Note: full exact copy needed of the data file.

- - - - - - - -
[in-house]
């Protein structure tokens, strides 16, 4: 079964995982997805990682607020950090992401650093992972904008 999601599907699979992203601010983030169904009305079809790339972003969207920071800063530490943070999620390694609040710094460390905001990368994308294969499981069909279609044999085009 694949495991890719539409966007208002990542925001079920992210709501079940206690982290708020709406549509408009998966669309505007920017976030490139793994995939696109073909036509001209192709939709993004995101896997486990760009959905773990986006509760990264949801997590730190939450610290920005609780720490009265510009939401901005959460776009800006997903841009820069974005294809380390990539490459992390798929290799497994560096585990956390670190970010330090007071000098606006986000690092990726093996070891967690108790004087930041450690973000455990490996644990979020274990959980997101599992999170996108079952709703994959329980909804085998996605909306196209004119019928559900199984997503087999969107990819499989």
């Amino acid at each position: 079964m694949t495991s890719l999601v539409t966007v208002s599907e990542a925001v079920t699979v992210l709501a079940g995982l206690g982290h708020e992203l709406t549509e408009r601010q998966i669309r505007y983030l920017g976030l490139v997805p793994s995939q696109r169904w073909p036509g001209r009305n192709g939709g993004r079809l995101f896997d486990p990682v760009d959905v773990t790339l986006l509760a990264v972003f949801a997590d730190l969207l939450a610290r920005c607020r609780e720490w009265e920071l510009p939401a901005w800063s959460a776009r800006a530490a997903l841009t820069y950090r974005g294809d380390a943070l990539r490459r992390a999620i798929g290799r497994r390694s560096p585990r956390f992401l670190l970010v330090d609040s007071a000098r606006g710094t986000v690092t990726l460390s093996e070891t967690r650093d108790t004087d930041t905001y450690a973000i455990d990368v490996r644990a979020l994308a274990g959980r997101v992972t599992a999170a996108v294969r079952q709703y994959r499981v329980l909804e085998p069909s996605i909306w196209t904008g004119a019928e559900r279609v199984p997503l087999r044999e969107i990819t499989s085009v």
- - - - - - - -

[in-house]
């Protein structure tokens, strides 16, 4: 079964995982997805990682607020950090992401650093992972904008 999601599907699979992203601010983030169904009305079809790339972003969207920071800063530490943070999620390694609040710094460390905001990368994308294969499981069909279609044999085009 694949495991890719539409966007208002990542925001079920992210709501079940206690982290708020709406549509408009998966669309505007920017976030490139793994995939696109073909036509001209192709939709993004995101896997486990760009959905773990986006509760990264949801997590730190939450610290920005609780720490009265510009939401901005959460776009800006997903841009820069974005294809380390990539490459992390798929290799497994560096585990956390670190970010330090007071000098606006986000690092990726093996070891967690108790004087930041450690973000455990490996644990979020274990959980997101599992999170996108079952709703994959329980909804085998996605909306196209004119019928559900199984997503087999969107990819499989």
């Amino acid at each position: 079964m694949t495991s890719l999601v539409t966007v208002s599907e990542a925001v079920t699979v992210l709501a079940g995982l206690g982290h708020e992203l709406t549509e408009r601010q998966i669309r505007y983030l920017g976030l490139v997805p793994s995939q696109r169904w073909p036509g001209r009305n192709g939709g993004r079809l995101f896997d486990p990682v760009d959905v773990t790339l986006l509760a990264v972003f949801a997590d730190l969207l939450a610290r920005c607020r609780e720490w009265e920071l510009p939401a901005w800063s959460a776009r800006a530490a997903l841009t820069y950090r974005g294809d380390a943070l990539r490459r992390a999620i798929g290799r497994r390694s560096p585990r956390f992401l670190l970010v330090d609040s007071a000098r606006g710094t986000v690092t990726l460390s093996e070891t967690r650093d108790t004087d930041t905001y450690a973000i455990d990368v490996r644990a979020l994308a274990g959980r997101v992972t599992a999170a996108v294969r079952q709703y994959r499981v329980l909804e085998p069909s996605i909306w196209t904008g004119a019928e559900r279609v199984p997503l087999r044999e969107i990819t499989s085009v």